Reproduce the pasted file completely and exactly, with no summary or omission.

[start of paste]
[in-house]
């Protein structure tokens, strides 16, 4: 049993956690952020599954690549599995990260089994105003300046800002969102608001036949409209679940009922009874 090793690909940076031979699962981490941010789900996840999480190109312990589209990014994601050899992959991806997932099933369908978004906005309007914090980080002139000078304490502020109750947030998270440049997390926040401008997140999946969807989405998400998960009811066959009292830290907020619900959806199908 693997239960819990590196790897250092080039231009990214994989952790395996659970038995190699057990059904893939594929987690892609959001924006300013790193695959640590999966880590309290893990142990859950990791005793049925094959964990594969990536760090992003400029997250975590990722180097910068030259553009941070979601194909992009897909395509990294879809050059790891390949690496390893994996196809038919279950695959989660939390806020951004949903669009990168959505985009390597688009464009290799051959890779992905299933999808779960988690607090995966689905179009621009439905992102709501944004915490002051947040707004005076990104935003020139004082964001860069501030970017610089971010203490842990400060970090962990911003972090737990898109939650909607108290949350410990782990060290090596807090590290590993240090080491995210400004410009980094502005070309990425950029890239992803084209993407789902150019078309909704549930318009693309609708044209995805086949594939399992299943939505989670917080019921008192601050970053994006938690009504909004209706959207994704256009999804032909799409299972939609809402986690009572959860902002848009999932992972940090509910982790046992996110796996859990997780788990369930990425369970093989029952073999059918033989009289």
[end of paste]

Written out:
[in-house]
């Protein structure tokens, strides 16, 4: 049993956690952020599954690549599995990260089994105003300046800002969102608001036949409209679940009922009874 090793690909940076031979699962981490941010789900996840999480190109312990589209990014994601050899992959991806997932099933369908978004906005309007914090980080002139000078304490502020109750947030998270440049997390926040401008997140999946969807989405998400998960009811066959009292830290907020619900959806199908 693997239960819990590196790897250092080039231009990214994989952790395996659970038995190699057990059904893939594929987690892609959001924006300013790193695959640590999966880590309290893990142990859950990791005793049925094959964990594969990536760090992003400029997250975590990722180097910068030259553009941070979601194909992009897909395509990294879809050059790891390949690496390893994996196809038919279950695959989660939390806020951004949903669009990168959505985009390597688009464009290799051959890779992905299933999808779960988690607090995966689905179009621009439905992102709501944004915490002051947040707004005076990104935003020139004082964001860069501030970017610089971010203490842990400060970090962990911003972090737990898109939650909607108290949350410990782990060290090596807090590290590993240090080491995210400004410009980094502005070309990425950029890239992803084209993407789902150019078309909704549930318009693309609708044209995805086949594939399992299943939505989670917080019921008192601050970053994006938690009504909004209706959207994704256009999804032909799409299972939609809402986690009572959860902002848009999932992972940090509910982790046992996110796996859990997780788990369930990425369970093989029952073999059918033989009289």